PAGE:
Autoworkers employed at Ford's main British production facility staged a walkout to protest against racial harassment on Tuesday. Some 1,200 workers from the paint, trim and assembly sections at the Dagenham plant refused to return to work after the morning tea break. The action was continued by the night shift, halting production of Fiestas and Mazda 121s. It was the first mass walkout at the plant in 10 years.
Situated on the outskirts of east London, Dagenham has a workforce of 9,000. Almost 45 percent are from ethnic minorities. Black, white and Asian workers participated in the unofficial action. Workers wore stickers on their overalls demanding action against a racist manager and the slogan "justice and respect".
The dispute followed management's refusal to discipline a white foreman for allegedly verbally abusing and pushing Jaswir Tega, an Asian worker, dangerously close to a conveyor belt last week. Tega is a shop steward for the Amalgamated Engineering and Electrical Union (AEEU). Workers walked out after hearing from union stewards that Ford had refused to suspend the foreman in question.
In a perfunctory press release, the company claimed it was unaware of the cause of the dispute and stated that it had a “zero tolerance” policy on racism. But this claim is belied by the company's recent history. In the past four years, Ford has been found guilty of racism on three separate occasions. Only two weeks ago, the company was forced to accept liability for racial abuse in an industrial tribunal brought by an Asian worker at the plant. The tribunal heard how Sukhjit Parma, 34 years old, had suffered a four-year ordeal of physical and verbal abuse.
- Racist graffiti—Ku Klux Klan was daubed on the toilet wall near to where he worked along with the threat: “The last thing Paki Parma sees going to meet nigger Lawrence”— a reference to Stephen Lawrence, the black teenager knifed to death by racists in April 1993.
- Physical intimation—food was knocked out of Parma's hand because it was Indian.
- Health and safety jeopardised—Parma was forced to work in a spray cell booth without the necessary protective equipment, until he became violently sick. This was dubbed the “punishment cell”.
The main protagonists in Parma's victimisation were his foreman and a line manager who threatened Parma that they would break his legs if he complained. The two also attempted to have Parma sacked on bogus charges. Senior management were aware of this intimidation from as far back as mid-1996 but no action was taken until February 1998, when an internal inquiry was set up. After hearing evidence from as many as 50 witnesses, a tribunal into racist abuse and harassment was established. Even so, 10 months elapsed before this hearing, leaving Parma to continue working in a hostile environment. Parma has been off work sick since August and requires police protection. The foreman was subsequently demoted and the supervisor sacked, but the tribunal has been adjourned until February while the Transport and General Workers Union (TGWU) and management discuss the terms of the settlement.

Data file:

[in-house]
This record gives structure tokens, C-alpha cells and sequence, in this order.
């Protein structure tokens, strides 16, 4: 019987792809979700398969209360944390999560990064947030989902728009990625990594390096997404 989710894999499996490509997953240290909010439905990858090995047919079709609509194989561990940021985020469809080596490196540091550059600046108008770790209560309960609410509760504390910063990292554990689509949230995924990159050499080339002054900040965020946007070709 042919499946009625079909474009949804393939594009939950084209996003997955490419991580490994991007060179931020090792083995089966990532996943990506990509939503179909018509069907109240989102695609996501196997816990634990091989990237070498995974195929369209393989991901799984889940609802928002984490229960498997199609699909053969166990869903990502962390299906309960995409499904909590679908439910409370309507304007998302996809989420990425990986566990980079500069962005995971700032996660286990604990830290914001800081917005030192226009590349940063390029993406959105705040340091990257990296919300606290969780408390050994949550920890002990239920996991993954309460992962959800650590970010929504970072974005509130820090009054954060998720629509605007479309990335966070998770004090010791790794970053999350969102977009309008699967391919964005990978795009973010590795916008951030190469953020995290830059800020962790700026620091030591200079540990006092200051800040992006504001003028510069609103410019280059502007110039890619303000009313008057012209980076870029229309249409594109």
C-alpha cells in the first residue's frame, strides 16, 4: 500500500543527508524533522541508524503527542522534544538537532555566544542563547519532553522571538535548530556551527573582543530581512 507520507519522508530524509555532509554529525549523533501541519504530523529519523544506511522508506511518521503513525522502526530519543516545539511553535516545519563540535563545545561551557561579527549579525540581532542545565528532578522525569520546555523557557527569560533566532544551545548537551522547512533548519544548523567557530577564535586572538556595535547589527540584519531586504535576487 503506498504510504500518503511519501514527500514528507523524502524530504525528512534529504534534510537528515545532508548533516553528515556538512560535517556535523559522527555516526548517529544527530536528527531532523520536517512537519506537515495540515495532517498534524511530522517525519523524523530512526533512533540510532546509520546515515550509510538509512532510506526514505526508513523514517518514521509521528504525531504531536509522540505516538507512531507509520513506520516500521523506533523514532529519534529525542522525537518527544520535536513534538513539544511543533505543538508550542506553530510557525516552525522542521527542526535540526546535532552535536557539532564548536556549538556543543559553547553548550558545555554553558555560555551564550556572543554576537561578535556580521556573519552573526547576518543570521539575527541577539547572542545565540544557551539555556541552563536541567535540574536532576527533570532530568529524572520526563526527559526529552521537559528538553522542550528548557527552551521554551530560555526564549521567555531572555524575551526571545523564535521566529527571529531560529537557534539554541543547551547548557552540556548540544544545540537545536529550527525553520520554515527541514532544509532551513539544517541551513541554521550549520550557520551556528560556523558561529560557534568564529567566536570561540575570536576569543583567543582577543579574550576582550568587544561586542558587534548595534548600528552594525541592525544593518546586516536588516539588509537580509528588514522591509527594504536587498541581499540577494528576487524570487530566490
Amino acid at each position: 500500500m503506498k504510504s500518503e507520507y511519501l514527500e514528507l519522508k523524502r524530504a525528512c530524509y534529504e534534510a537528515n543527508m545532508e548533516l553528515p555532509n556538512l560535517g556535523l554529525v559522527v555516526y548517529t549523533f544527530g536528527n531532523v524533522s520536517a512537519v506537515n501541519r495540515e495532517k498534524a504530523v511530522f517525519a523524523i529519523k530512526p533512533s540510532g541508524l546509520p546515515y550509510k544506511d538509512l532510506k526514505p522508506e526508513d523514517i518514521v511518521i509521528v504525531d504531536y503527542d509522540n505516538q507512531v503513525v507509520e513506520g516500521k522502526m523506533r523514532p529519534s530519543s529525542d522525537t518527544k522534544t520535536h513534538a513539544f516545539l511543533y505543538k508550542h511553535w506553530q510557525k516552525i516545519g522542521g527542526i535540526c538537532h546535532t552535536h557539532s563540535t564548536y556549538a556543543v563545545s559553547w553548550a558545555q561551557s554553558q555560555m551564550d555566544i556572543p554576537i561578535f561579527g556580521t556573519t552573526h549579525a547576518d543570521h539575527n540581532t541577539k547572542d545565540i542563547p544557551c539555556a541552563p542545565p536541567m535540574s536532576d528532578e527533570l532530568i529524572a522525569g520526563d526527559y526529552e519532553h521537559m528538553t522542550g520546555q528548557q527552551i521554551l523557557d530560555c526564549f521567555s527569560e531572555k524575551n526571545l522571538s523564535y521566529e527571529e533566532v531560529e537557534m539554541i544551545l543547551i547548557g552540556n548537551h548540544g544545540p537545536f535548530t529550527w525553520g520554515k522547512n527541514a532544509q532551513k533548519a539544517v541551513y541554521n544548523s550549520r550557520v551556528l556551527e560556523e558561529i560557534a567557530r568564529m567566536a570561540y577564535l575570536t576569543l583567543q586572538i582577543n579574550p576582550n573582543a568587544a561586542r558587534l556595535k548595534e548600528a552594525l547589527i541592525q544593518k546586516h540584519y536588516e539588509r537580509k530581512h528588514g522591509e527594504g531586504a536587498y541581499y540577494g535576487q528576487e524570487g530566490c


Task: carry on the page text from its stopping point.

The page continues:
Three years ago, the company was forced to pay compensation to four black workers after white faces were superimposed over theirs in a picture in a sales brochure. In 1997, more than £70,000 in compensation was awarded to seven Asian and Afro-Caribbean workers at Dagenham after it was found that they had been discriminated against when applying for jobs in the truck fleet. Pay in this area is almost double that on the production line, and just 2 percent of the workforce in this sector are from ethnic minorities.
A shop steward for the AEEU refused to take up Parma's case when it was first brought to his attention. Following the walkout, AEEU leader Sir Ken Jackson said complacently that “race relations have improved at Ford over the recent years but there are still clear examples of outrageous abuse which Ford has signally failed to deal with.”
Bill Morris, TGWU general secretary and Britain's only black trade union leader, simply reiterated his call for talks over racism in the company with Ford's world President Jac Nasser. Another union source warned, “Unless people outside the plant get a grip on the situation and put structures in place that staff have confidence in, there'll be more of these wildcat walkouts.” The unions have now asked the Commission for Racial Equality to launch a formal investigation into incidents at the factory.
But the walkout indicates that workers have become increasingly frustrated over the unions' collaboration with management on several fronts. There have been a number of small, partial stoppages over the last week. Workers report a general increase in bullying and assaults by foreman as the productivity drives, agreed between Ford and the unions, are implemented. There are also long-standing grievances over hours and pay. This discontent is becoming more focussed as the union and management enter into their biannual negotiations on pay and conditions.